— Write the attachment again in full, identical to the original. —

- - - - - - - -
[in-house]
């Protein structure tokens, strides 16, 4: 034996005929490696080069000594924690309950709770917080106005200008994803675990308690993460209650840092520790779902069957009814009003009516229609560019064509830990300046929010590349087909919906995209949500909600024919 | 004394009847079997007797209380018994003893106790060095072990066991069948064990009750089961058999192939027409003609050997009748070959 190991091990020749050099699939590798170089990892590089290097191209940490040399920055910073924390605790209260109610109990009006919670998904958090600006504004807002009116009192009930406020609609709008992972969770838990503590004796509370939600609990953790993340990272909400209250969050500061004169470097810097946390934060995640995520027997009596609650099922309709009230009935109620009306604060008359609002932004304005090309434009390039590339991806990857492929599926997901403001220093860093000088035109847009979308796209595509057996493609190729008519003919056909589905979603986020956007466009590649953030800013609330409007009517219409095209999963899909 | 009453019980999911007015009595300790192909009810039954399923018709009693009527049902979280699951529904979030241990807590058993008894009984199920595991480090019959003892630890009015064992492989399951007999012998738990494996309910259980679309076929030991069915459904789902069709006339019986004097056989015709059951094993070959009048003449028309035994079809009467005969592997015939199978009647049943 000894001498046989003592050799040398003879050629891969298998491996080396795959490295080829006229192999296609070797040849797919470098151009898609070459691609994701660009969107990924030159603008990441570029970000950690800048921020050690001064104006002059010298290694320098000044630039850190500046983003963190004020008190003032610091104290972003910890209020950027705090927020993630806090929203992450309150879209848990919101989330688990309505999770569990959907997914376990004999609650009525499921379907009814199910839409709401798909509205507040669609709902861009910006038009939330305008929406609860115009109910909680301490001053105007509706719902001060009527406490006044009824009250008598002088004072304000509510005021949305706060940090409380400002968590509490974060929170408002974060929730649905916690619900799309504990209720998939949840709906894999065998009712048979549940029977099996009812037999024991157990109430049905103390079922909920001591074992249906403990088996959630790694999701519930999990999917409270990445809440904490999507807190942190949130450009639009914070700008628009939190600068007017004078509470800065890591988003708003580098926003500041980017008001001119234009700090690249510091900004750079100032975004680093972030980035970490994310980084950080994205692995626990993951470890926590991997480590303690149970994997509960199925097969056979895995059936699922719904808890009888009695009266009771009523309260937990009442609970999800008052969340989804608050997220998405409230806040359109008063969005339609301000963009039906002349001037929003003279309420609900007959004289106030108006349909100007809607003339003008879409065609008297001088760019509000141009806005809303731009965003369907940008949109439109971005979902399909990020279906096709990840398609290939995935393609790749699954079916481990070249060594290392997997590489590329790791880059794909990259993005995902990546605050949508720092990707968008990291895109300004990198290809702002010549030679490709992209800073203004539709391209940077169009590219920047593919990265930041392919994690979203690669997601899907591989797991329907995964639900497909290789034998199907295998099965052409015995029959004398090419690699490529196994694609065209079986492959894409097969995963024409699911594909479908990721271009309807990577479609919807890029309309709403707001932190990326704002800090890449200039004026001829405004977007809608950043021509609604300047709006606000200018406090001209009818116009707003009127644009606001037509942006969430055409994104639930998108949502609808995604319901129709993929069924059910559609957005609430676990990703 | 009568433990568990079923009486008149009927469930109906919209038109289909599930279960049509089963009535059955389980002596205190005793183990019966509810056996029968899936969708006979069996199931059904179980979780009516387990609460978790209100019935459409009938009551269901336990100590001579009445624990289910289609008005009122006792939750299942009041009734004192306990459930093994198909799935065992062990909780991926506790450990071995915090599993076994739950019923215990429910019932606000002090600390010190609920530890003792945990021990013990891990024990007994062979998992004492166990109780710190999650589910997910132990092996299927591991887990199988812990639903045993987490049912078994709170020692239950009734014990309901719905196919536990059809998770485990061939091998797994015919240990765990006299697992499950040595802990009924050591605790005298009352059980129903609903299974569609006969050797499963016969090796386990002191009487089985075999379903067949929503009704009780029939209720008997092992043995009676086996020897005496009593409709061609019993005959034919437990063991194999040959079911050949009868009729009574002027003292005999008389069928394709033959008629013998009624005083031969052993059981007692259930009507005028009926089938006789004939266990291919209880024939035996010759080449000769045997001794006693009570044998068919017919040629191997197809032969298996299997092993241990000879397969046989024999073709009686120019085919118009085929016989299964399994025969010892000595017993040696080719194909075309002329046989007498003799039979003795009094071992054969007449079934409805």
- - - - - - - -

[in-house]
């Protein structure tokens, strides 16, 4: 034996005929490696080069000594924690309950709770917080106005200008994803675990308690993460209650840092520790779902069957009814009003009516229609560019064509830990300046929010590349087909919906995209949500909600024919 | 004394009847079997007797209380018994003893106790060095072990066991069948064990009750089961058999192939027409003609050997009748070959 190991091990020749050099699939590798170089990892590089290097191209940490040399920055910073924390605790209260109610109990009006919670998904958090600006504004807002009116009192009930406020609609709008992972969770838990503590004796509370939600609990953790993340990272909400209250969050500061004169470097810097946390934060995640995520027997009596609650099922309709009230009935109620009306604060008359609002932004304005090309434009390039590339991806990857492929599926997901403001220093860093000088035109847009979308796209595509057996493609190729008519003919056909589905979603986020956007466009590649953030800013609330409007009517219409095209999963899909 | 009453019980999911007015009595300790192909009810039954399923018709009693009527049902979280699951529904979030241990807590058993008894009984199920595991480090019959003892630890009015064992492989399951007999012998738990494996309910259980679309076929030991069915459904789902069709006339019986004097056989015709059951094993070959009048003449028309035994079809009467005969592997015939199978009647049943 000894001498046989003592050799040398003879050629891969298998491996080396795959490295080829006229192999296609070797040849797919470098151009898609070459691609994701660009969107990924030159603008990441570029970000950690800048921020050690001064104006002059010298290694320098000044630039850190500046983003963190004020008190003032610091104290972003910890209020950027705090927020993630806090929203992450309150879209848990919101989330688990309505999770569990959907997914376990004999609650009525499921379907009814199910839409709401798909509205507040669609709902861009910006038009939330305008929406609860115009109910909680301490001053105007509706719902001060009527406490006044009824009250008598002088004072304000509510005021949305706060940090409380400002968590509490974060929170408002974060929730649905916690619900799309504990209720998939949840709906894999065998009712048979549940029977099996009812037999024991157990109430049905103390079922909920001591074992249906403990088996959630790694999701519930999990999917409270990445809440904490999507807190942190949130450009639009914070700008628009939190600068007017004078509470800065890591988003708003580098926003500041980017008001001119234009700090690249510091900004750079100032975004680093972030980035970490994310980084950080994205692995626990993951470890926590991997480590303690149970994997509960199925097969056979895995059936699922719904808890009888009695009266009771009523309260937990009442609970999800008052969340989804608050997220998405409230806040359109008063969005339609301000963009039906002349001037929003003279309420609900007959004289106030108006349909100007809607003339003008879409065609008297001088760019509000141009806005809303731009965003369907940008949109439109971005979902399909990020279906096709990840398609290939995935393609790749699954079916481990070249060594290392997997590489590329790791880059794909990259993005995902990546605050949508720092990707968008990291895109300004990198290809702002010549030679490709992209800073203004539709391209940077169009590219920047593919990265930041392919994690979203690669997601899907591989797991329907995964639900497909290789034998199907295998099965052409015995029959004398090419690699490529196994694609065209079986492959894409097969995963024409699911594909479908990721271009309807990577479609919807890029309309709403707001932190990326704002800090890449200039004026001829405004977007809608950043021509609604300047709006606000200018406090001209009818116009707003009127644009606001037509942006969430055409994104639930998108949502609808995604319901129709993929069924059910559609957005609430676990990703 | 009568433990568990079923009486008149009927469930109906919209038109289909599930279960049509089963009535059955389980002596205190005793183990019966509810056996029968899936969708006979069996199931059904179980979780009516387990609460978790209100019935459409009938009551269901336990100590001579009445624990289910289609008005009122006792939750299942009041009734004192306990459930093994198909799935065992062990909780991926506790450990071995915090599993076994739950019923215990429910019932606000002090600390010190609920530890003792945990021990013990891990024990007994062979998992004492166990109780710190999650589910997910132990092996299927591991887990199988812990639903045993987490049912078994709170020692239950009734014990309901719905196919536990059809998770485990061939091998797994015919240990765990006299697992499950040595802990009924050591605790005298009352059980129903609903299974569609006969050797499963016969090796386990002191009487089985075999379903067949929503009704009780029939209720008997092992043995009676086996020897005496009593409709061609019993005959034919437990063991194999040959079911050949009868009729009574002027003292005999008389069928394709033959008629013998009624005083031969052993059981007692259930009507005028009926089938006789004939266990291919209880024939035996010759080449000769045997001794006693009570044998068919017919040629191997197809032969298996299997092993241990000879397969046989024999073709009686120019085919118009085929016989299964399994025969010892000595017993040696080719194909075309002329046989007498003799039979003795009094071992054969007449079934409805």